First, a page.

Writing Job Results into your MySQL Tables.

This article explains how to write job results to your existing MySQL instance.

Table of Contents

Prerequisites

  • Basic knowledge of Treasure Data, including the toolbelt.
  • A MySQL instance.
  • Treasure Data must have SELECT, INSERT, DELETE, CREATE, DROP and ALTER privileges.

Reference Architecture

A front-end application streamingly collects data to Treasure Data via Treasure Agent. Treasure Data periodically runs jobs on the data, then writes the job results to your MySQL tables.



Shown above is a fairly common architecture. Here are a few examples.

Example 1: Ranking: What are the “Top N of X?”

Every social/mobile application calculates the “top N of X” (ex: top 5 movies watched today). Treasure Data already handles the raw data warehousing; the “write-to-MySQL” feature enables Treasure Data to find the “top N” data as well.

Example 2: Dashboard Application

If you’re a data scientist, you need to keep track of a range of metrics every hour/day/month and make them accessible via visualizations. Using this “write-to-MySQL” feature, you can streamline the process and focus on your queries and your visualizations of the query results.

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You can limit the access to your database by using a list of static IPs. Please contact support@treasuredata.com if you need it.

Basic Usage

For On-demand Jobs

For on-demand jobs, just add the --result option to the td query command. After the job is finished, the results are written into your table.

$ td query --result 'mysql://user:password@host/database/table' \
  -w -d testdb \
  "SELECT code, COUNT(1) FROM www_access GROUP BY code"      

For Scheduled Jobs

For scheduled jobs, just add the --result option when scheduling a job. Every time the job runs, the results are written into mytbl.

$ td result:create mydb mysql://user:password@host/database
$ td sched:create hourly_count_example "0 * * * *" -d testdb "select count(*) from www_access" --result mydb:mytbl

Four Modes to Modify Data (Append/Replace/Truncate/Update)

You can add or delete data in four ways.

mysql://user:password@host/database/table               # append
mysql://user:password@host/database/table?mode=append   # append
mysql://user:password@host/database/table?mode=replace  # replace
mysql://user:password@host/database/table?mode=truncate # truncate
mysql://user:password@host/database/table?mode=update   # update

All four modes are atomic.

In the “host” section, you can specify the port as well. Here is an example:

mysql://superadmin:superstrongpassword@data.science.com:27013/transaction/user_info

APPEND

This is the default mode. The query results are appended to a table. If the table does not exist yet, a new table will be created.

REPLACE

If the table already exists, the rows of the existing table are replaced with the query results. If the table does not exist yet, a new table will be created.

We achieve atomicity (so that a consumer of the table always has consistent data) by performing the following three steps in a single transaction.

  1. Create a temporary table.
  2. Write to the temporary table.
  3. Replace the existing table with the temporary table using ALTER TABLE RENAME.

TRUNCATE

The system first truncates the existing table, then inserts the query results. If the table does not exist yet, a new table will be created.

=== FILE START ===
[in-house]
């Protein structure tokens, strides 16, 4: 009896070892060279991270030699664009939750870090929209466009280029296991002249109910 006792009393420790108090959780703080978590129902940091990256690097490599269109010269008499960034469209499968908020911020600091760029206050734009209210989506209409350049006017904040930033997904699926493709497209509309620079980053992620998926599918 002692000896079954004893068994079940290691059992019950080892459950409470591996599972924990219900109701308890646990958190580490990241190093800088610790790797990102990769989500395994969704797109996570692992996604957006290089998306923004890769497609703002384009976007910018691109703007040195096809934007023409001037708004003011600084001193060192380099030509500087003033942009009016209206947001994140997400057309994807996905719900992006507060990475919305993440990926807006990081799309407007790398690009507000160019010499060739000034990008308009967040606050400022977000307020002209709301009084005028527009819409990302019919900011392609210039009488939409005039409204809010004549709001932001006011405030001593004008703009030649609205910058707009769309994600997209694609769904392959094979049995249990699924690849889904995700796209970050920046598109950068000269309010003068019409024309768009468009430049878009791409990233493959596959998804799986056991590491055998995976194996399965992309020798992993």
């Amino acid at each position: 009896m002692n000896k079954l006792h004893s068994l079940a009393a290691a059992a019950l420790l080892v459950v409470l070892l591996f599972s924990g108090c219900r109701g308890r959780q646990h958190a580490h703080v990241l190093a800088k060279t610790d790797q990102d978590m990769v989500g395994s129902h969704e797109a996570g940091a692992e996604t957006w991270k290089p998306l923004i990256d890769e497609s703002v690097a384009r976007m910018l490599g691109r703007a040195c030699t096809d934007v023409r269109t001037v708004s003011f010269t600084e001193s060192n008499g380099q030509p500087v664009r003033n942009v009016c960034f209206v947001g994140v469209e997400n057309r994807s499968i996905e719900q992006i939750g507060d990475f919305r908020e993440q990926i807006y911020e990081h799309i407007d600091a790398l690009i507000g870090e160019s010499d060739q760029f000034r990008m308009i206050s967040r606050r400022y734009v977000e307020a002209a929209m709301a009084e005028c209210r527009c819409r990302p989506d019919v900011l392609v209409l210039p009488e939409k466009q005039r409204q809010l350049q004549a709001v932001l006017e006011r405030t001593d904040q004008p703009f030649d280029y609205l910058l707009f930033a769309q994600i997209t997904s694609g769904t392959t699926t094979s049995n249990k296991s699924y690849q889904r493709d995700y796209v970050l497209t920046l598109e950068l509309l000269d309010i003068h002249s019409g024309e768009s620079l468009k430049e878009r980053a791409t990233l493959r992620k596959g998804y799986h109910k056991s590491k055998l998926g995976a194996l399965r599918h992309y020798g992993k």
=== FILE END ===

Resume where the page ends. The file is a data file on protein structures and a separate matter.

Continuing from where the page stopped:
Unlike REPLACE, TRUNCATE retains the indexes of your table.

UPDATE

This mode inserts new data and update existing data by performing the following steps.

  1. Create a temporary table.
  2. Write to the temporary table.
  3. Update data from temporary table to destination table.
  4. Insert the rest of the data from temporary table to destination table.

In order to specify a unique key, you can set unique parameter, which is comma-separated list of keys. If the values for all keys match all existing record, that record will be replaced. Here is an example:

mysql://superadmin:superstrongpassword@data.science.com:27013/transaction/user_infomode=update&unique=column1%2Ccolumn2
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On CLI, Comma in the paramter must be URL encoded. ("," should be "%2C")

Options

Writing Job Results to the MySQL server supports following options that can be specified as optional URL parameters.

ssl option

ssl option determines whether to use SSL or not for connecting to the MySQL server.

ssl=true

Use SSL from Treasure Data to the MySQL server connection. The MySQL server must be configured to accept SSL connection.

mysql://user:password@host/database/table?ssl=true

ssl=false (default)

Do not use SSL from Treasure Data to the MySQL server.

mysql://user:password@host/database/table?ssl=false

Character Encoding

Treasure Data always uses UTF-8 as character encoding. You also need to setup your database to use UTF-8 by default. If you came across any encoding related issues, please check the following configurations.

mysql> show variables like 'char%';
+--------------------------+----------------------------+
| Variable_name | Value |
+--------------------------+----------------------------+
| character_set_client | utf8 |
| character_set_connection | utf8 |
| character_set_database | utf8 |
| character_set_filesystem | binary |
| character_set_results | utf8 |
| character_set_server | utf8 |
| character_set_system | utf8 |
| character_sets_dir | /usr/share/mysql/charsets/ |
+--------------------------+----------------------------+

Last modified: Mar 21 2017 06:30:56 UTC

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